was a good day, so without further introduction, here goes. This is quite
long, maybe someday I'll come up with an edited version.

I woke up in the morning and had a bowl of porridge. Most guest houses have
'western breakfasts', and since Thailand is in the middle of a cold snap
(~5-10 degrees at night, sometimes only getting up into the low 20s during
they day), this sounded like the thing to try. Oatmeal and milk and
bananas, why not

Since riding a motorbike was easy enough, I decided after breakfast to rent
the Honda Dream for another day and ride up to Mae Salong, a chinese town in
the mountains. I headed off around 10:30 AM, late as usual. About half an
hour up the main route (rt. 1) from Chiang Rai is Mae Chan, a moderate sized
town at the intersection of a bunch of roads. After looping around parts of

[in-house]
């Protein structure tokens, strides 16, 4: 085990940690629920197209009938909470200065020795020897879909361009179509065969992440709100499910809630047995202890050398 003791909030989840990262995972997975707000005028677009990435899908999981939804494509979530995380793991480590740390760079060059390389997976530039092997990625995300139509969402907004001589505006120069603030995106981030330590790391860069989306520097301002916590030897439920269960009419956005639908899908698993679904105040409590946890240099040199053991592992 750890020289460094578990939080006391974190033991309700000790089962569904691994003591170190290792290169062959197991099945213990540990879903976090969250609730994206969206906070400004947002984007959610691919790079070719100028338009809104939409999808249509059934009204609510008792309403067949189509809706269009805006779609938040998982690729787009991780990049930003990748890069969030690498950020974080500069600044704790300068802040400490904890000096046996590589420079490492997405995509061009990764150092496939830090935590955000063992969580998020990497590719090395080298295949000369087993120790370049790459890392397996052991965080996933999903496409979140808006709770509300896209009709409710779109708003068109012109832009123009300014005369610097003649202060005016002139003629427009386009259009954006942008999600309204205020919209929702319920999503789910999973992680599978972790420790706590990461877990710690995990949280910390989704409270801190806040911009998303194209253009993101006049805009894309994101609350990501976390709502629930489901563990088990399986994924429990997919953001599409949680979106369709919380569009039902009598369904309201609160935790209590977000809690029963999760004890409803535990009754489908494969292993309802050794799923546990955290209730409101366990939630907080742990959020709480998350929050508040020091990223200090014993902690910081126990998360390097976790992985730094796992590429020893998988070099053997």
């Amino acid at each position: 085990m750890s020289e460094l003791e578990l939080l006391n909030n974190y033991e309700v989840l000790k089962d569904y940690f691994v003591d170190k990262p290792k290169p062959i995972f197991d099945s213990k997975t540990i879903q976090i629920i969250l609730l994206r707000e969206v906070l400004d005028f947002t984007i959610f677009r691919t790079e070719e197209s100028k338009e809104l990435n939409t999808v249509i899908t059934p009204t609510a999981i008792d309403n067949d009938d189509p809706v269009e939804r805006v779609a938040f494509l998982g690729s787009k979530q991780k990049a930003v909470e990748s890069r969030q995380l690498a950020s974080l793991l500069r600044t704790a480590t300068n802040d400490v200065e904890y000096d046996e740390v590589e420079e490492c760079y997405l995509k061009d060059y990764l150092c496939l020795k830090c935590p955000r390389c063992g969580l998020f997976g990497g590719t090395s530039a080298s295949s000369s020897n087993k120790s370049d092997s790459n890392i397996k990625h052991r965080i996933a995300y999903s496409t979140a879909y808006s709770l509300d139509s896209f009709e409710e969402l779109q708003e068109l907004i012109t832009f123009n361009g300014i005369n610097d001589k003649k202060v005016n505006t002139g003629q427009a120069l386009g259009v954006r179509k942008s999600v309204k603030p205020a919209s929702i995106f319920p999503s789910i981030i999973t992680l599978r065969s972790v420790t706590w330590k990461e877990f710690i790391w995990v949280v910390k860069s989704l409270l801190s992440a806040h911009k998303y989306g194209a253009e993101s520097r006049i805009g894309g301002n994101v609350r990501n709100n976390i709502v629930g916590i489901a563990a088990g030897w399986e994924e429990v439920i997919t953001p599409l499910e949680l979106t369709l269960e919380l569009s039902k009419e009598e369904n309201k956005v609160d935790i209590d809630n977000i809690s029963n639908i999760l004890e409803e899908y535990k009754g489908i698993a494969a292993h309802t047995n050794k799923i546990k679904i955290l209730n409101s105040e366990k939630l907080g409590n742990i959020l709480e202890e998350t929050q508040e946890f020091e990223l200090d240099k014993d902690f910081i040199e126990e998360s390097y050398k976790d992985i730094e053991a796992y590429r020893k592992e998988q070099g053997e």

the town a few times, I parked the bike to look around the market.
Practically every road in the center of town is marked with do not enter
8:00 - 18:00 signs, but clearly that's not the case. Perhaps it's for trucks
or something. Anyway, there are few or no tourists in Mae Chan, and I
couldn't even find anything for lunch as all the stalls in the market were
noodle soup shops, and that's not what I wanted. So I grabbed a quick snack
and went onwards.From Mae Chan towards the mountains is a typical 2 lane
Thai highway. Almost no traffic, excellent road conditions, villiages every
once in a while. At the junction between the road southwest to Tha Ton and
north to Mae Salong is a police checkpoint, with the police sitting back and
doing nothing as normal. This is also where the road really turns uphill,
steeply, up a ridge for a few miles. For some reason, the road here doesn't
follow a valley but goes up and over several ridges, which is extremely